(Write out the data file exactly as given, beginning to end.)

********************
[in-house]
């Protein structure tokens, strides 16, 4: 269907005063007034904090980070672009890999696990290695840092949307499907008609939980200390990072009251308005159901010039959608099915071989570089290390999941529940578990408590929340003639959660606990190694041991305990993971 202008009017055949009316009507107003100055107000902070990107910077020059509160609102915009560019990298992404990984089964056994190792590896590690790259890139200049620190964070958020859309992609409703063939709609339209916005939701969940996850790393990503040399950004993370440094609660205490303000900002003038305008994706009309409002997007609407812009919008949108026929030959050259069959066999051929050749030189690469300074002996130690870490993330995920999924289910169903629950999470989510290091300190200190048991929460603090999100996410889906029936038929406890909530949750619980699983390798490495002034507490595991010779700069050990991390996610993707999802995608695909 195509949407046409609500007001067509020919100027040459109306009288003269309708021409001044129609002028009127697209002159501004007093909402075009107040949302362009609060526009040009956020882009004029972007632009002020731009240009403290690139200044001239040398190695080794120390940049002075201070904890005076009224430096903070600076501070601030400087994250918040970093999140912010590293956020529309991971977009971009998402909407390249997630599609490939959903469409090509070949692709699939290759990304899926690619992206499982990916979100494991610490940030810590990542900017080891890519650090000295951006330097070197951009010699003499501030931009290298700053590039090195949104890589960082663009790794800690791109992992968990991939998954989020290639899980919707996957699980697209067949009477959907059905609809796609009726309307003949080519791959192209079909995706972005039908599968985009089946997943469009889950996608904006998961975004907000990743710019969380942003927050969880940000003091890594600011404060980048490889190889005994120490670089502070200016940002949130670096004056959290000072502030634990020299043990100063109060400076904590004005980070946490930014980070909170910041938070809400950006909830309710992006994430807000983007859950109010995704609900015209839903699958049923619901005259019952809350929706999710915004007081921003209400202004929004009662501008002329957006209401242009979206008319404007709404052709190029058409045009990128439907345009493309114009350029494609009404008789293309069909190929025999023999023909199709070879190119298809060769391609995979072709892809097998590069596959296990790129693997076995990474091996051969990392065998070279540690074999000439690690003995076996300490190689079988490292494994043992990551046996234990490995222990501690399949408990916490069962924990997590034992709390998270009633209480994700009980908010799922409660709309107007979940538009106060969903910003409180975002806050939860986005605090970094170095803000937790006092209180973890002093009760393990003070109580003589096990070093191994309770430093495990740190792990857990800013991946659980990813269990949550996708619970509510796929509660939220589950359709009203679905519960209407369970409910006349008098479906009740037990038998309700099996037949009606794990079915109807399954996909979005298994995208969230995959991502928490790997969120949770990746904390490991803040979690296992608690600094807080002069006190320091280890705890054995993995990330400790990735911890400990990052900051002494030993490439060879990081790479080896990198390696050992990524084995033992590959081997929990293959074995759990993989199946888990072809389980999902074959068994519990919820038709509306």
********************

[in-house]
């Protein structure tokens, strides 16, 4: 269907005063007034904090980070672009890999696990290695840092949307499907008609939980200390990072009251308005159901010039959608099915071989570089290390999941529940578990408590929340003639959660606990190694041991305990993971 202008009017055949009316009507107003100055107000902070990107910077020059509160609102915009560019990298992404990984089964056994190792590896590690790259890139200049620190964070958020859309992609409703063939709609339209916005939701969940996850790393990503040399950004993370440094609660205490303000900002003038305008994706009309409002997007609407812009919008949108026929030959050259069959066999051929050749030189690469300074002996130690870490993330995920999924289910169903629950999470989510290091300190200190048991929460603090999100996410889906029936038929406890909530949750619980699983390798490495002034507490595991010779700069050990991390996610993707999802995608695909 195509949407046409609500007001067509020919100027040459109306009288003269309708021409001044129609002028009127697209002159501004007093909402075009107040949302362009609060526009040009956020882009004029972007632009002020731009240009403290690139200044001239040398190695080794120390940049002075201070904890005076009224430096903070600076501070601030400087994250918040970093999140912010590293956020529309991971977009971009998402909407390249997630599609490939959903469409090509070949692709699939290759990304899926690619992206499982990916979100494991610490940030810590990542900017080891890519650090000295951006330097070197951009010699003499501030931009290298700053590039090195949104890589960082663009790794800690791109992992968990991939998954989020290639899980919707996957699980697209067949009477959907059905609809796609009726309307003949080519791959192209079909995706972005039908599968985009089946997943469009889950996608904006998961975004907000990743710019969380942003927050969880940000003091890594600011404060980048490889190889005994120490670089502070200016940002949130670096004056959290000072502030634990020299043990100063109060400076904590004005980070946490930014980070909170910041938070809400950006909830309710992006994430807000983007859950109010995704609900015209839903699958049923619901005259019952809350929706999710915004007081921003209400202004929004009662501008002329957006209401242009979206008319404007709404052709190029058409045009990128439907345009493309114009350029494609009404008789293309069909190929025999023999023909199709070879190119298809060769391609995979072709892809097998590069596959296990790129693997076995990474091996051969990392065998070279540690074999000439690690003995076996300490190689079988490292494994043992990551046996234990490995222990501690399949408990916490069962924990997590034992709390998270009633209480994700009980908010799922409660709309107007979940538009106060969903910003409180975002806050939860986005605090970094170095803000937790006092209180973890002093009760393990003070109580003589096990070093191994309770430093495990740190792990857990800013991946659980990813269990949550996708619970509510796929509660939220589950359709009203679905519960209407369970409910006349008098479906009740037990038998309700099996037949009606794990079915109807399954996909979005298994995208969230995959991502928490790997969120949770990746904390490991803040979690296992608690600094807080002069006190320091280890705890054995993995990330400790990735911890400990990052900051002494030993490439060879990081790479080896990198390696050992990524084995033992590959081997929990293959074995759990993989199946888990072809389980999902074959068994519990919820038709509306």